2. “Pump It Up” (1978)

Bruce Thomas’s bass stands out on “Chelsea.” On “Pump It Up,” it practically is the song. Elvis’s Dylanesque rap, which droves of kids learned word-for-word as a sort of New Wave badge of honor (until it R.E.M.’s “It’s the End of the World As We Know It” took it’s place), is no small thing. However, all the melody flows from Bruce’s fingers. He squeezes in two totally distinct, totally memorable lines: the hopping riff of the verse and the three-note descent that supplies super-gravity between verses. His two-steps-forward/-one-step-back climb under the chorus is not as iconic as those other two riffs, but it’s the most technically spectacular bass work on the track.

3. “The Beat” (1978)

Monday, August 12, 2013

Review: 'The Art of British Rock: 50 Years of Rock Posters, Flyers, and Handbills'

As Rock & Roll progressed radically throughout the sixties, so did the way it was packaged, from the groovy new record sleeves to the posters and flyers that advertised them and concerts. The latter advances are on vivid display in writer Mike Evans and designer Paul Palmer-Edwards’s new book The Art of British Rock: 50 Years of Rock Posters, Flyers, and Handbills. We begin with the kinds of block-letter, boxing-style posters that unimaginatively announced concerts in the pre-British invasion age, but quickly whisk along with the eye-blasting pop art and art nouveau styles of the psychedelic age. The prog, punk, new wave, brit pop, and contemporary eras follow on a wave of wild variety.

A lot of books like this make the mistake of trying to cram in too much, shrinking the art for the sake of quantity. Palmer-Edwards is more concerned with quality, giving us large-scale representations of some amazingly detailed works that really require keen attention. Stripped of all their original commercial intentions, many of these pieces are as artistically conceived as the finest pop, op, and graphic arts hanging in any museum. And while a lot of Rock art books allow the art to do almost all of the talking, Evans's captions provide valuable information about the artists, the techniques, and the tools that brought these works into being. There are also full-page profiles of the most significant artists, including Roger Dean, the Hipgnosis team, Barney Bubbles, Jamie Reid, and Vaughn Oliver, while Rock’s most visually-striking band, The Who, receive special attention throughout. And is it just me or is the Fairport Convention poster on page 71 clearly the inspiration for Castle Grayskull?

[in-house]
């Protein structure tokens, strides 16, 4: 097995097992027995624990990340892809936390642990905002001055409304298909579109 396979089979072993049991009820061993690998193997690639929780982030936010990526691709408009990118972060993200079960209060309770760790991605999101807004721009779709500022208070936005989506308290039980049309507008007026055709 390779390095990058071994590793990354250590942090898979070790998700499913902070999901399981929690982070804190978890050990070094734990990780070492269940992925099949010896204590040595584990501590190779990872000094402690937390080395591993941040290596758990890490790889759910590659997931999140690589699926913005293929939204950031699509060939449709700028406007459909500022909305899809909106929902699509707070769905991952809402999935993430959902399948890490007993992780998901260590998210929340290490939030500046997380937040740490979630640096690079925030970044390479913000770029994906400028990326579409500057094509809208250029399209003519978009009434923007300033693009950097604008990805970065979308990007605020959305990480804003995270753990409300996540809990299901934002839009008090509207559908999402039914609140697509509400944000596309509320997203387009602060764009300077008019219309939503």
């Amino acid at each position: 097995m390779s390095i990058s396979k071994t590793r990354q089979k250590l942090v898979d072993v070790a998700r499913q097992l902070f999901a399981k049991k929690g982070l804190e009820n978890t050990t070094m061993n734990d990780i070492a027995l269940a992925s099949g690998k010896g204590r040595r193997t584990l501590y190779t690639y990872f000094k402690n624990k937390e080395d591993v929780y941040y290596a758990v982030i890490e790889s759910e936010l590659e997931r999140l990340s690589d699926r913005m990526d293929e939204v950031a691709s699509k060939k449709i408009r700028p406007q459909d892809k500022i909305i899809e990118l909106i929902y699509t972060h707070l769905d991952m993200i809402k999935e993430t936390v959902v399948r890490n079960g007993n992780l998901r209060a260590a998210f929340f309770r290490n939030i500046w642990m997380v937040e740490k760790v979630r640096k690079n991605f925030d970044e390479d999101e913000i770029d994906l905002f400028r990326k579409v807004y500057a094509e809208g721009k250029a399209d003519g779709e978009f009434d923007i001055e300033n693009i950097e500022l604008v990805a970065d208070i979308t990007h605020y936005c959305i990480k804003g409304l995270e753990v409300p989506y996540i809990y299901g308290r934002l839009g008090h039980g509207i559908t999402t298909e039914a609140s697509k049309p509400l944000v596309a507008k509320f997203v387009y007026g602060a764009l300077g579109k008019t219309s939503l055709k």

Saturday, August 10, 2013

The 20th Anniversary X-Files Reunion Panel Discussion!

Mulder and Scully have sex on their first date, and their baby makes a surprise appearance! Chris Carter resists discussing a third "X Files" movie until he can resist no longer! Vince Gilligan plugs "Breaking Bad"! All this and more at the hilarious, historic 20th Anniversary X-Files reunion panel discussion. You've heard all about it. Now watch it. Watch it!

Many thanks to the original poster of this video...

Thursday, August 8, 2013

Farewell, Karen Black

Sad news today. Following a two-year bout with cancer, Karen Black died earlier today. 

Although she wasn't crazy about her association with horror movies (she preferred to think of them as "Sci-Fi films"), she still found a permanent place in the creepy canon mostly because of her iconic role in Dan Curtis's TV portmanteau Trilogy of Terror. The "Amelia" segment still has the power to terrify after nearly forty years. She will be missed. 


Sunday, August 4, 2013

Review: 'Abominable Science!: Origins of Yeti, Nessie, and Other Famous Cryptids'

Multiple choice question: 80 years ago this month, a fellow named George Spicer published a letter in the Inverness Courier in which he described a bizarre and terrifying encounter. He and his wife had been motoring around Loch Ness when he suddenly encountered a:

A)   chicken
B)   man-eating robot
C)   dinosaur
D)   man-eating chicken